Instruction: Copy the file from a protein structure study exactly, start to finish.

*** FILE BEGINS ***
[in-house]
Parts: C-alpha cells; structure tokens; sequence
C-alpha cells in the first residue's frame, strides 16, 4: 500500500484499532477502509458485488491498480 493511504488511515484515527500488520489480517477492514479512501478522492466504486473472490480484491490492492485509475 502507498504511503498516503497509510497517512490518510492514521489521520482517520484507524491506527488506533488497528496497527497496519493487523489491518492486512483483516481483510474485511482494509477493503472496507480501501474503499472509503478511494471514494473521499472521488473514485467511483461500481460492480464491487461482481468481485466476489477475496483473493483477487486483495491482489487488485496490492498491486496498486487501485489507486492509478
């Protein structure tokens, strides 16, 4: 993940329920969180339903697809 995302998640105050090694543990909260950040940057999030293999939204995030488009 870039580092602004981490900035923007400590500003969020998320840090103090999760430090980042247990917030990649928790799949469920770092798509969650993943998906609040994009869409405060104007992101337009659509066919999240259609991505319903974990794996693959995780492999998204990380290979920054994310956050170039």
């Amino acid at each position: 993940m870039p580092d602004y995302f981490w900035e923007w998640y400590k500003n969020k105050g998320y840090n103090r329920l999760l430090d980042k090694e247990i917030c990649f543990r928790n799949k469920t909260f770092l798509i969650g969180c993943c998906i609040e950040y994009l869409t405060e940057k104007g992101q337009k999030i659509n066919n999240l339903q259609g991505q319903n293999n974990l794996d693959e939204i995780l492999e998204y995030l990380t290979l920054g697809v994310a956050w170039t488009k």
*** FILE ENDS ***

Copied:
[in-house]
Parts: C-alpha cells; structure tokens; sequence
C-alpha cells in the first residue's frame, strides 16, 4: 500500500484499532477502509458485488491498480 493511504488511515484515527500488520489480517477492514479512501478522492466504486473472490480484491490492492485509475 502507498504511503498516503497509510497517512490518510492514521489521520482517520484507524491506527488506533488497528496497527497496519493487523489491518492486512483483516481483510474485511482494509477493503472496507480501501474503499472509503478511494471514494473521499472521488473514485467511483461500481460492480464491487461482481468481485466476489477475496483473493483477487486483495491482489487488485496490492498491486496498486487501485489507486492509478
């Protein structure tokens, strides 16, 4: 993940329920969180339903697809 995302998640105050090694543990909260950040940057999030293999939204995030488009 870039580092602004981490900035923007400590500003969020998320840090103090999760430090980042247990917030990649928790799949469920770092798509969650993943998906609040994009869409405060104007992101337009659509066919999240259609991505319903974990794996693959995780492999998204990380290979920054994310956050170039």
């Amino acid at each position: 993940m870039p580092d602004y995302f981490w900035e923007w998640y400590k500003n969020k105050g998320y840090n103090r329920l999760l430090d980042k090694e247990i917030c990649f543990r928790n799949k469920t909260f770092l798509i969650g969180c993943c998906i609040e950040y994009l869409t405060e940057k104007g992101q337009k999030i659509n066919n999240l339903q259609g991505q319903n293999n974990l794996d693959e939204i995780l492999e998204y995030l990380t290979l920054g697809v994310a956050w170039t488009k």